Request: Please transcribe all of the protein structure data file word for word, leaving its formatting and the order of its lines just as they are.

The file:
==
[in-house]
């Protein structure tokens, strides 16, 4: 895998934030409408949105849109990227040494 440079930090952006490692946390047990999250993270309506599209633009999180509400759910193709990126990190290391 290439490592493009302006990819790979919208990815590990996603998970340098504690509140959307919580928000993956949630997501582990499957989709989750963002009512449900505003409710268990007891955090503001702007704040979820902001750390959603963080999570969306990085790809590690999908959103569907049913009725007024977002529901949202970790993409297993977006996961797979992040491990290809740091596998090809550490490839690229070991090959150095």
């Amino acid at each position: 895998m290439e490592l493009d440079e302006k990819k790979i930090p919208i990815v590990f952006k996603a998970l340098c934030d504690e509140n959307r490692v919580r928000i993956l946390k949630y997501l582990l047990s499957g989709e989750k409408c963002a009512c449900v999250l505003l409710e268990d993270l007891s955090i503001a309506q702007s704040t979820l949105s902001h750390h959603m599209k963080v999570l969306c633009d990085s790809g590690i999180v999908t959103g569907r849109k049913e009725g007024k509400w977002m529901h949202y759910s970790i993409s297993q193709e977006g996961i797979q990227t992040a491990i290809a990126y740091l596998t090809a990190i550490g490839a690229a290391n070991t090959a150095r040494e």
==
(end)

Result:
[in-house]
């Protein structure tokens, strides 16, 4: 895998934030409408949105849109990227040494 440079930090952006490692946390047990999250993270309506599209633009999180509400759910193709990126990190290391 290439490592493009302006990819790979919208990815590990996603998970340098504690509140959307919580928000993956949630997501582990499957989709989750963002009512449900505003409710268990007891955090503001702007704040979820902001750390959603963080999570969306990085790809590690999908959103569907049913009725007024977002529901949202970790993409297993977006996961797979992040491990290809740091596998090809550490490839690229070991090959150095």
């Amino acid at each position: 895998m290439e490592l493009d440079e302006k990819k790979i930090p919208i990815v590990f952006k996603a998970l340098c934030d504690e509140n959307r490692v919580r928000i993956l946390k949630y997501l582990l047990s499957g989709e989750k409408c963002a009512c449900v999250l505003l409710e268990d993270l007891s955090i503001a309506q702007s704040t979820l949105s902001h750390h959603m599209k963080v999570l969306c633009d990085s790809g590690i999180v999908t959103g569907r849109k049913e009725g007024k509400w977002m529901h949202y759910s970790i993409s297993q193709e977006g996961i797979q990227t992040a491990i290809a990126y740091l596998t090809a990190i550490g490839a690229a290391n070991t090959a150095r040494e």